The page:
| || || |
| || |
| || || |
The book starts out with an awesome quote by Donald Knuth:
Programs are meant to be read by humans and only incidentally for computers to execute. (Page 14 of 360)
I absolutely love this perspective! Too often, we as developers worry about micro-optimizations where readability is placed second to the shaving-off of milliseconds of execution time. But, as Zakas points out, 80% of the lifetime of software goes towards its maintenance. Making sure that we have clear, consistent, readable, decoupled code is an investment that is critical to the long-term success of a project. As such, it is no wonder that the first third of the book goes into defining and discussing all aspects of code formatting. This includes everything from commenting, to white-space, to loops, to property look-ups, to comparison operators, and to when its considered appropriate to use NULL values.
The second 3rd of the book is about Programming "best practices." This is the part of the book that I was initially hoping to find. And, as much as this section did have some really great insights, it was definitely more focused on high-level and language-specific best practices than it was on actual application architecture. For example, Zakas talks about how Event objects should not be passed around in order to avoid ambiguous APIs; but, he doesn't go into much detail about how a user interface (UI) widget (which handles events) should communicate with the application in which it is being used.
As I reflect on this section, I am realizing that there is actually a lot of gold here. Zakas makes me think about things that I hadn't really considered before. I guess I just wanted a little more hand-holding with tying all of the concepts together in a single application. I suppose that's where I am currently feeling the most pain in my understanding of programming.
The last 3rd of the book, which felt like the bulk of the book, dealt with Automation: testing, building, compressing, compiling, and deploying. A lot of this talks about Ant and about all of the automation tasks can be done inside of Ant. Zakas also demonstrates a custom Ant library that he built - Buildr - which simplifies many of the Ant tasks that we'd want to run when automating a project's lifecycle.
I've never used Ant (or any kind of automation) before; so, this section felt a bit foreign to me. That said, since I've never used Ant, this is probably the most valuable section of the book for me personally. As I was reading, I was definitely having a strong emotional reaction to the fact that this felt so "meta" to any of my current programming problems; but, in hindsight, this kind of automation is a huge gap in my software development workflow and is something that I should really start to take more seriously.
Right now, I feel like I have a fairly good understanding of the languages that I use; but, I definitely feel shaky when it comes to building complex, modular, decoupled applications. As such, I was hoping this book went into more depth in terms of actual architecture. When it didn't, I think I started to get distracted by my own emotional reaction and insecurities. This prevented me from seeing and appreciating all of the great information that Zakas discusses. In hindsight, I can see there was a lot of value that I failed to absorb properly. Understanding the goal of the book, I need to go back and read it again so I that I can really internalize all of the knowledge Zakas was laying down.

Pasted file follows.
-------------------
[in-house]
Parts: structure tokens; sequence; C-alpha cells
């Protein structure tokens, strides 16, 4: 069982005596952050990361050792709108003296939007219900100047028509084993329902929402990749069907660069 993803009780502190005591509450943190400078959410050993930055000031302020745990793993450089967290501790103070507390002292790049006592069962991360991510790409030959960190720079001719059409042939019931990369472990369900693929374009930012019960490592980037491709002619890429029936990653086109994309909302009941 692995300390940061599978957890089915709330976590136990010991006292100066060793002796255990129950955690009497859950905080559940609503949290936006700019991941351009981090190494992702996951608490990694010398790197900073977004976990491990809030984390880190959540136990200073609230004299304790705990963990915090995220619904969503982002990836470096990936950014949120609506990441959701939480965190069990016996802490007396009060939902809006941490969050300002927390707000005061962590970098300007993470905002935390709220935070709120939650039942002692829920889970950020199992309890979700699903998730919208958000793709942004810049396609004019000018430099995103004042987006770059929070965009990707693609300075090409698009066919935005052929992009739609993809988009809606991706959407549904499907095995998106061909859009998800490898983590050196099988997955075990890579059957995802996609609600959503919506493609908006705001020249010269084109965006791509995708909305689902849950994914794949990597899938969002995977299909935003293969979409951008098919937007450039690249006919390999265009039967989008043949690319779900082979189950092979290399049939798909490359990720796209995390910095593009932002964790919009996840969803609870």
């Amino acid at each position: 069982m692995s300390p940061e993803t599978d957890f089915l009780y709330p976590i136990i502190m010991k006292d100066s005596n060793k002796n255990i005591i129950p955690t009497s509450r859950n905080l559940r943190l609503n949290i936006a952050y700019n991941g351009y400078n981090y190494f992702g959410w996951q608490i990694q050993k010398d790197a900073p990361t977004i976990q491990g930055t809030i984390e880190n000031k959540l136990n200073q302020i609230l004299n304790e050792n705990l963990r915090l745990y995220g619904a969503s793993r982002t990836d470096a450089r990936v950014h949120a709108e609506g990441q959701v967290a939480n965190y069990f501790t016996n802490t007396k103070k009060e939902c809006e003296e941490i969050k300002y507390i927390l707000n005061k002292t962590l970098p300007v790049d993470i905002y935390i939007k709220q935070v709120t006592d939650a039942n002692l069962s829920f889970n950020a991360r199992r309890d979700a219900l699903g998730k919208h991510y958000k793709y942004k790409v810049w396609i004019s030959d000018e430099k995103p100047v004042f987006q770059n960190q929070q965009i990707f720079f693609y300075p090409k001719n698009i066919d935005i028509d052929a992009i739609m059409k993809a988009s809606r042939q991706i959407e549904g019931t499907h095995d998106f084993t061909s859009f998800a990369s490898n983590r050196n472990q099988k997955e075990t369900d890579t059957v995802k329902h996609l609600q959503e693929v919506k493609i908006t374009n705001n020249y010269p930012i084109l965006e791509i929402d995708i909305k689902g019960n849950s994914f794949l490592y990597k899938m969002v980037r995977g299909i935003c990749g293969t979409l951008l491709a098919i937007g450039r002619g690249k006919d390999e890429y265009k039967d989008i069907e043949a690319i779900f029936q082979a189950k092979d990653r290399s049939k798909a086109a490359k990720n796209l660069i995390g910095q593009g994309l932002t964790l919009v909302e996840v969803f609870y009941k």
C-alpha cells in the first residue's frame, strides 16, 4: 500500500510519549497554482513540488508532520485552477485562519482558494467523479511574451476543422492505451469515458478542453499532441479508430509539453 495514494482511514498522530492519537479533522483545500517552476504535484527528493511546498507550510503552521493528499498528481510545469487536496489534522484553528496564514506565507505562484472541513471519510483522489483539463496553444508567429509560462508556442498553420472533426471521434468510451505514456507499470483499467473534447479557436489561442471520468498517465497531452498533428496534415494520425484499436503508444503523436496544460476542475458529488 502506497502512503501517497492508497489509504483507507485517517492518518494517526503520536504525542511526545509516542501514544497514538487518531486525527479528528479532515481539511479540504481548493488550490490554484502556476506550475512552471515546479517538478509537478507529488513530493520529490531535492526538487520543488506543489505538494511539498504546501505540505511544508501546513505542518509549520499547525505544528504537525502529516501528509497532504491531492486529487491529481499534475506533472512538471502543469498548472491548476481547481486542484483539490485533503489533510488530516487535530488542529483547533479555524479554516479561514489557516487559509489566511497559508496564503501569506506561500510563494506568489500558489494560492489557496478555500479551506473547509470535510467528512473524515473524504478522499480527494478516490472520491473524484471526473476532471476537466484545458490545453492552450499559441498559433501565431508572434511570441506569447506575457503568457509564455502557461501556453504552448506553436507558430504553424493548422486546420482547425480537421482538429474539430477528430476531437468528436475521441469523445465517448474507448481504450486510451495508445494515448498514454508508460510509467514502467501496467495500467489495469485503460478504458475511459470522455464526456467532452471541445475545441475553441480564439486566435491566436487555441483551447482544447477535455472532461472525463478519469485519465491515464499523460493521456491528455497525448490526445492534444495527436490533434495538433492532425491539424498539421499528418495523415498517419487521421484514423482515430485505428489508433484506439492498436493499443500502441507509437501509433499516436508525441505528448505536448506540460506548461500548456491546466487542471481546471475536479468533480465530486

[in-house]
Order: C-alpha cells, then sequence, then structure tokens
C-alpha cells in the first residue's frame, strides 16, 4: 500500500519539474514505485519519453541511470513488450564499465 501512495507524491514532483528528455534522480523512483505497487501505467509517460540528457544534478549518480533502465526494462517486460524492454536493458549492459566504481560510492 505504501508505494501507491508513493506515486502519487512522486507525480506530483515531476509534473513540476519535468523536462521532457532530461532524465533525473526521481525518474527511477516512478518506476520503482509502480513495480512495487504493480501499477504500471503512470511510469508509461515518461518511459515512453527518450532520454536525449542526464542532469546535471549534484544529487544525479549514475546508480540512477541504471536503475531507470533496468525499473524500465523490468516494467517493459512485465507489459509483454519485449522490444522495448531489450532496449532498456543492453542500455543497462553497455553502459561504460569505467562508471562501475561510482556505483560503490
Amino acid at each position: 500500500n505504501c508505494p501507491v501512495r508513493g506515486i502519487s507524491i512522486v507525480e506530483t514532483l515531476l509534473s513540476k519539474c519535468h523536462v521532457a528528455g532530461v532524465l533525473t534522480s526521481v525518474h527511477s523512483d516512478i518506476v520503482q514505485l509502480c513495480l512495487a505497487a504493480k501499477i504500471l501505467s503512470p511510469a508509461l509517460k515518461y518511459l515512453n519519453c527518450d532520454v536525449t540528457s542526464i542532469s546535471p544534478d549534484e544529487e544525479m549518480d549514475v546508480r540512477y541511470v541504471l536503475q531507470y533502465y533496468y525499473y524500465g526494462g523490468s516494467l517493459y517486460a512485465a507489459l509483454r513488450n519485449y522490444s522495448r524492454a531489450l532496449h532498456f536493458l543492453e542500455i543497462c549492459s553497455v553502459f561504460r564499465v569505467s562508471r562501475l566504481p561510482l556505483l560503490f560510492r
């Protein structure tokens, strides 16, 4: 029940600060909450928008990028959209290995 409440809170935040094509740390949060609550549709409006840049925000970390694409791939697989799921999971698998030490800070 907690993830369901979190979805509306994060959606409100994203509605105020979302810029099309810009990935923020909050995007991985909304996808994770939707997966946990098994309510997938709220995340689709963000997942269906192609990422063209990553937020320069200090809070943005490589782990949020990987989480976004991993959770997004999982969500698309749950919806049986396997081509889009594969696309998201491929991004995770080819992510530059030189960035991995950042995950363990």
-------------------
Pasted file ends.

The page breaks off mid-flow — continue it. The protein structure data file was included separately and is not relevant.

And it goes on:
Looking For A New Job?
- Back-End Engineer - Node.js & Mongo at Interface Foundry
- Senior ColdFusion Web Developer at HD Web Studio
- In House ColdFusion at Marketing Holdings
Ben, thanks for the review, I look forward to reading this book.
Excellent - hope you like it!
Might give this book a crack, love the quote and it's so true!
Definitely; and for me, it's a reminder that I *have* to start looking into this stuff.
Another quote I really liked at the beginning of Part II was:
"There are two ways of constructing a software design: One way is to make it so simple that there are obviously no deficiencies and the other way way is to make it so complicated that there are no obvious deficiencies." - C.A.R. Hoare, The 1980 ACM Turning Award Lecture (Page 96 of 360)
Thank you for this review. Maintainable JS is on my reading shelf, so I was very interested by your post.
It was the first time I had really read anything in-depth about Backbone.js or Spine.js. Now that you mention it, I should probably go back and re-read it. There so much freaking information out there and there's only so much my brain can absorb at a time. Unfortunately, this requires a sort of iterative approach on learning :)
Speaking of iterative reading, I'm thinking of looking at Head First Object Oriented Analysis & Design... which I don't think I've read (I might be confusing it with Head First Design Patterns or Head First Java).
Brain hurt :D